Often credited with popularizing the story film in the United States, Edwin S. Porter is most notable for embodying the diverse tendencies of early cinema. Commentators have referred to Porter as "Janus-faced," a figure who pointed toward the medium's future at the same time that he epitomized its period-bound qualities. In particular, Porter pioneered certain aspects of narrative filmmaking, such as linear editing and intertitles, while also adhering to many of early cinema's unique traits, such as temporal overlap and direct address of the camera by performers.
Porter entered the motion picture business as a traveling exhibitor, and that experience probably influenced his early experiments as a filmmaker. Hired by Edison to work on the company's projector in 1900, he soon became the firm's chief cameraman and head of production. From the outset, his interest in the types of transitions possible when moving from one shot to another is evident. Yet, for every film that features a fluid set of linked actions, such as The Great Train Robbery (1903), another one depends upon tableau—the story held together only by the audience's knowledge of the source material, as in Porter's adaptation of Uncle Tom's Cabin (1903). Porter's achievements crystallized that year, which also saw the release of Life of an American Fireman and The Gay Shoe Clerk, two of his best-known works, that demonstrate how point of view functions at this time. In Life of an American Fireman, his insistence on showing the event in its entirety from one perspective and then again from another highlights the importance of retaining an established viewpoint, even at the expense of intimating simultaneity. In The Gay Show Clerk, the famous close-up of a stocking-clad ankle demonstrates how magnification of detail can satisfy the viewer's voyeuristic desire for illicit visual pleasures.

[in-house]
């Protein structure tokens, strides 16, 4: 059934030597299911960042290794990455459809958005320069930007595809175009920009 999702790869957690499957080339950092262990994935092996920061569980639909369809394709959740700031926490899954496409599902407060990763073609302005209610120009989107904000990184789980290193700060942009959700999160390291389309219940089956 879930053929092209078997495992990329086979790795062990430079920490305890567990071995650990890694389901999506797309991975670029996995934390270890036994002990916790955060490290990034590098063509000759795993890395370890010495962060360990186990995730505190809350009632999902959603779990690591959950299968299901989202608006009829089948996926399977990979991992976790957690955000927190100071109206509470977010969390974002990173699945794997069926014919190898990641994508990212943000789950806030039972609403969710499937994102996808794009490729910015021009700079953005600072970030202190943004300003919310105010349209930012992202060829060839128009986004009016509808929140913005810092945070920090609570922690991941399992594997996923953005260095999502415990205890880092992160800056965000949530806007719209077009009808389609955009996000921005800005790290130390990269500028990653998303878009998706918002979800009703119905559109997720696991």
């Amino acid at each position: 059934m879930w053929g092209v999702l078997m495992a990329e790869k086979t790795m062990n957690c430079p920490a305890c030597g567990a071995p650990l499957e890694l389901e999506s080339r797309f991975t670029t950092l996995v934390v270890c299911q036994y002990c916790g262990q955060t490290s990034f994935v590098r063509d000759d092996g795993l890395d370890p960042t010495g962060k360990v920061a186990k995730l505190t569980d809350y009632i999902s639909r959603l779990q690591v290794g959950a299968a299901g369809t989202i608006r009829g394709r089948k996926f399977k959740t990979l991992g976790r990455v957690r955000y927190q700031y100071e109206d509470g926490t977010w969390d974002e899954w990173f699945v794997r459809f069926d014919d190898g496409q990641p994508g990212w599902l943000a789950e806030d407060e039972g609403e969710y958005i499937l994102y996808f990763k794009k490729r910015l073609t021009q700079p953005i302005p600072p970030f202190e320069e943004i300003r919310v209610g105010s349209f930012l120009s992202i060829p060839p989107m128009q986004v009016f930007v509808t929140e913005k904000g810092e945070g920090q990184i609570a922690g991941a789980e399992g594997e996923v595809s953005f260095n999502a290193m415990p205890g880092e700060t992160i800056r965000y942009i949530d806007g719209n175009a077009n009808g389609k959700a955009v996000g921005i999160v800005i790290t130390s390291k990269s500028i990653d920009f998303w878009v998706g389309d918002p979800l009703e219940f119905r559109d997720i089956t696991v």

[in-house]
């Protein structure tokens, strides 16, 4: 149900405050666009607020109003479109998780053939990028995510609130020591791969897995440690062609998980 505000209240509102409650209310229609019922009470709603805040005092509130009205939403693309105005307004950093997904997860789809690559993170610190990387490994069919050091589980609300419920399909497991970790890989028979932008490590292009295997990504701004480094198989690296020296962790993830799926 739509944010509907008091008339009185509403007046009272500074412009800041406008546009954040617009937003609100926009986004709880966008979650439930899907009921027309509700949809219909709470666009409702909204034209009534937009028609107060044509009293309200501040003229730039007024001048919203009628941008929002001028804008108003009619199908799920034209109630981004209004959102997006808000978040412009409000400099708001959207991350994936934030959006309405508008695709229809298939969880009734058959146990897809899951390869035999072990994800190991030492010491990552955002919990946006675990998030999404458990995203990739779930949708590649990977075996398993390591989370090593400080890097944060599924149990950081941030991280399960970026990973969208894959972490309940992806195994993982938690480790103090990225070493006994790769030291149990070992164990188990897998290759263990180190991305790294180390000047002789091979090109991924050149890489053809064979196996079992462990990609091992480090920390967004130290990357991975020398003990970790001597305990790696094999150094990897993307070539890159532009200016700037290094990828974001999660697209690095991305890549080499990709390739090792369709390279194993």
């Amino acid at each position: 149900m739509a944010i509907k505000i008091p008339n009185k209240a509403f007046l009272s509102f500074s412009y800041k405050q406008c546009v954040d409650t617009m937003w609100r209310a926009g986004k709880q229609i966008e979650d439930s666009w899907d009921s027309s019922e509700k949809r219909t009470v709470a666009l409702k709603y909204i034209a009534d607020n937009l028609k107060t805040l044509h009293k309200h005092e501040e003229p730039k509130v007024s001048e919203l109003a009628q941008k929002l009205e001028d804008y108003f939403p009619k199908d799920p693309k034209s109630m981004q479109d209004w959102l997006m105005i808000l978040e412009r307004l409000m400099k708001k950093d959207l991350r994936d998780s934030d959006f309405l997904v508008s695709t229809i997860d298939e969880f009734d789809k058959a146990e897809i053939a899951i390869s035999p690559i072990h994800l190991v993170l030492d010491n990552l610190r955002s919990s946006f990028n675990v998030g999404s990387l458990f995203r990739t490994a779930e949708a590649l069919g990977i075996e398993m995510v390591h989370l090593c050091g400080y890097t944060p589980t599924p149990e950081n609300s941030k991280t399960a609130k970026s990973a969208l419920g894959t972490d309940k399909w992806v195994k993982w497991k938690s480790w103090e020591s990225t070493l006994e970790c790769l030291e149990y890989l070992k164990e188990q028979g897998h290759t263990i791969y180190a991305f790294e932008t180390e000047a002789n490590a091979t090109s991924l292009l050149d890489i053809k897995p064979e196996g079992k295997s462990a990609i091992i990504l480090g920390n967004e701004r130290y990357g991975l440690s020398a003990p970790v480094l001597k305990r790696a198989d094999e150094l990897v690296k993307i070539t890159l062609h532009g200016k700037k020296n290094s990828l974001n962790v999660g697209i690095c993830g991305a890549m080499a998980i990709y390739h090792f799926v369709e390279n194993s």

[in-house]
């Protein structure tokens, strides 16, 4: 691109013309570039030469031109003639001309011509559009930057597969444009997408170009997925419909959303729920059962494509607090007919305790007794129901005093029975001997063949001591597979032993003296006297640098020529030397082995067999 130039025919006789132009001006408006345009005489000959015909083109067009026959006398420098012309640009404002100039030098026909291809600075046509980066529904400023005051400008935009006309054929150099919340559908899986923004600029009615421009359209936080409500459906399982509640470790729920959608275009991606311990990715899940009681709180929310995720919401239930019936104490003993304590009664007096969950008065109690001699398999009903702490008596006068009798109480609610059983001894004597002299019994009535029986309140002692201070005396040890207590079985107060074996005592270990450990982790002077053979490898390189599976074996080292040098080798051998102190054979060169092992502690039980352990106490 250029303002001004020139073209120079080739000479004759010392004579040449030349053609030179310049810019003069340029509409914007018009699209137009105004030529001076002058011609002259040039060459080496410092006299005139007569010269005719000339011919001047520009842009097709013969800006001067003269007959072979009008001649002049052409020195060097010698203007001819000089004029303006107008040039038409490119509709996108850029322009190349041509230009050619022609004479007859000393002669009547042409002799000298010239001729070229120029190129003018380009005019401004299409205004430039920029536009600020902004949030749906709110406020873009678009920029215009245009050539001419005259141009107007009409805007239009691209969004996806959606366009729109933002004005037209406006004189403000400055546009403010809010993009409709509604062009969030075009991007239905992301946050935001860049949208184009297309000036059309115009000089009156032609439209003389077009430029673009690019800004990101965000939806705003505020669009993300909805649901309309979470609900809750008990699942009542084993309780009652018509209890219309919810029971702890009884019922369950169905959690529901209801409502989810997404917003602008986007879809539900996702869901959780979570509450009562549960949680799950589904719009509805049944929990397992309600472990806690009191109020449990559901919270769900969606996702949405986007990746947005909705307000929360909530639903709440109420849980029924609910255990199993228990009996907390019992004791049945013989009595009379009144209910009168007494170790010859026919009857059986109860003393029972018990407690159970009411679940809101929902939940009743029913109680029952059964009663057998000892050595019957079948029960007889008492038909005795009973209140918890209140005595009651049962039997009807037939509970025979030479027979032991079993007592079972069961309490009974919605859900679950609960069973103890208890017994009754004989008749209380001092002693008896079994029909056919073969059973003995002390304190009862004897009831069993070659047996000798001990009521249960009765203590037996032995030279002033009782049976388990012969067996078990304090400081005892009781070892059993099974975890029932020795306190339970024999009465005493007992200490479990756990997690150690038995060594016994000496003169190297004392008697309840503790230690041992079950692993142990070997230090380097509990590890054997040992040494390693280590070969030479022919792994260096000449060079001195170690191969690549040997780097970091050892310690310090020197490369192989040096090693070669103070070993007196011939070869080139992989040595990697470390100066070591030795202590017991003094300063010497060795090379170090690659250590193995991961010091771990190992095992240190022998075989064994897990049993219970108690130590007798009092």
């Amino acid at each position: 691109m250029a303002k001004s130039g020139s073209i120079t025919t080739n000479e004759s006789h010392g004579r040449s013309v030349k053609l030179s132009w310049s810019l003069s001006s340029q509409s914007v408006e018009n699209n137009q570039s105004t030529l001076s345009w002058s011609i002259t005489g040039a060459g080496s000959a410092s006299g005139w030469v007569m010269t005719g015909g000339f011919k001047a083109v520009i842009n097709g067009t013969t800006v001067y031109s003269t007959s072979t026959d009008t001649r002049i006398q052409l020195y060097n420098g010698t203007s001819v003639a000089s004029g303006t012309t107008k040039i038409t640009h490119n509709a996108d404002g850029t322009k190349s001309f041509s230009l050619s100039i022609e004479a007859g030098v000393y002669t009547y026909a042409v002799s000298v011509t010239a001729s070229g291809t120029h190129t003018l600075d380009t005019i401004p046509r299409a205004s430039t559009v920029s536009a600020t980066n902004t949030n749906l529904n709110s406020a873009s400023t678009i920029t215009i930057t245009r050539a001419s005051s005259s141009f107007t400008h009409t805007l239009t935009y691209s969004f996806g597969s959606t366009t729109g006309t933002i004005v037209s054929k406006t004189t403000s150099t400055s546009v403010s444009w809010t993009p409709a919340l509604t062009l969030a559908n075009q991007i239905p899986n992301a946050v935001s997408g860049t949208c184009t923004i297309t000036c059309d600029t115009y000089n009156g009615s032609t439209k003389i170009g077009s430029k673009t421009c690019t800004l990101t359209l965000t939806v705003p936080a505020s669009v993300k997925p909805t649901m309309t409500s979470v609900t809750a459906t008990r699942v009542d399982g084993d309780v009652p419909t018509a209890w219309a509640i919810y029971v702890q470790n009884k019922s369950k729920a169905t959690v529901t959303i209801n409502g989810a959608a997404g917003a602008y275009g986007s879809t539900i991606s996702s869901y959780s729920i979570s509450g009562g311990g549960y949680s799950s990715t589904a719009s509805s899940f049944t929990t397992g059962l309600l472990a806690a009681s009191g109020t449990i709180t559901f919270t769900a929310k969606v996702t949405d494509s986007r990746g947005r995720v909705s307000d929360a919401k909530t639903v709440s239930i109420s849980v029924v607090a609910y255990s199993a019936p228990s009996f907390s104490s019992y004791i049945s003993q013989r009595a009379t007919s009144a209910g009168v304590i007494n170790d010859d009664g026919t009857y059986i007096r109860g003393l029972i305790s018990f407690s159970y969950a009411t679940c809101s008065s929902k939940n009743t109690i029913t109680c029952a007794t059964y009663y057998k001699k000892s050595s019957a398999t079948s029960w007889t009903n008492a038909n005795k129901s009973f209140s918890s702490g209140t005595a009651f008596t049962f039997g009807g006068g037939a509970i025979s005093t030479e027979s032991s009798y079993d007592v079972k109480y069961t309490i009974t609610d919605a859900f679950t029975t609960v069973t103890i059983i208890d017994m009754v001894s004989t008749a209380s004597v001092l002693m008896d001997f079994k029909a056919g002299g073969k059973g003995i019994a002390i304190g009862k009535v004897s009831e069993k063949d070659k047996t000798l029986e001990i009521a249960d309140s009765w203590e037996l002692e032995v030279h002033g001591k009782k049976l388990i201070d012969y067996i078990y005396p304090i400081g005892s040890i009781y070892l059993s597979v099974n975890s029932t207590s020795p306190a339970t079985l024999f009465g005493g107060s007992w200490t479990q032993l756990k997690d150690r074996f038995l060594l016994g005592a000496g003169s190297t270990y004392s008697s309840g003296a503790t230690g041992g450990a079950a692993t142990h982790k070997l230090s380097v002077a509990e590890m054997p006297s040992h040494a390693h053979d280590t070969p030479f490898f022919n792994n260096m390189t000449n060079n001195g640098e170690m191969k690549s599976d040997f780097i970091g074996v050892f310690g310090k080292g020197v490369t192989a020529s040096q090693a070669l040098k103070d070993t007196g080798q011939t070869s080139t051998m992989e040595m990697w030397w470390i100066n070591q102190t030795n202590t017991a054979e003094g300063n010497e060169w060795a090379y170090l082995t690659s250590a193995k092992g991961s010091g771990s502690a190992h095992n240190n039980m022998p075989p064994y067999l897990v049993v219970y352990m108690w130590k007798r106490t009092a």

Though Porter continued to find success with such nickelodeon-era shorts as The Kleptomaniac and the Winsor McCay-inspired Dream of a Rarebit Fiend (both 1906), his style of filmmaking did not survive the changes wrought by increased narrational self-sufficiency during the transitional period. By 1908, his approach already seemed antiquated, and he was let go by Edison the following year. He continued to work in the industry, lasting into the feature era to become production head at Famous Players in 1912. But his interests focused on the development of cinematic technology from 1915 onward. Fittingly, given his beginnings in the industry, his final lasting contribution was the shepherding of the Simplex projector to a position of supremacy.
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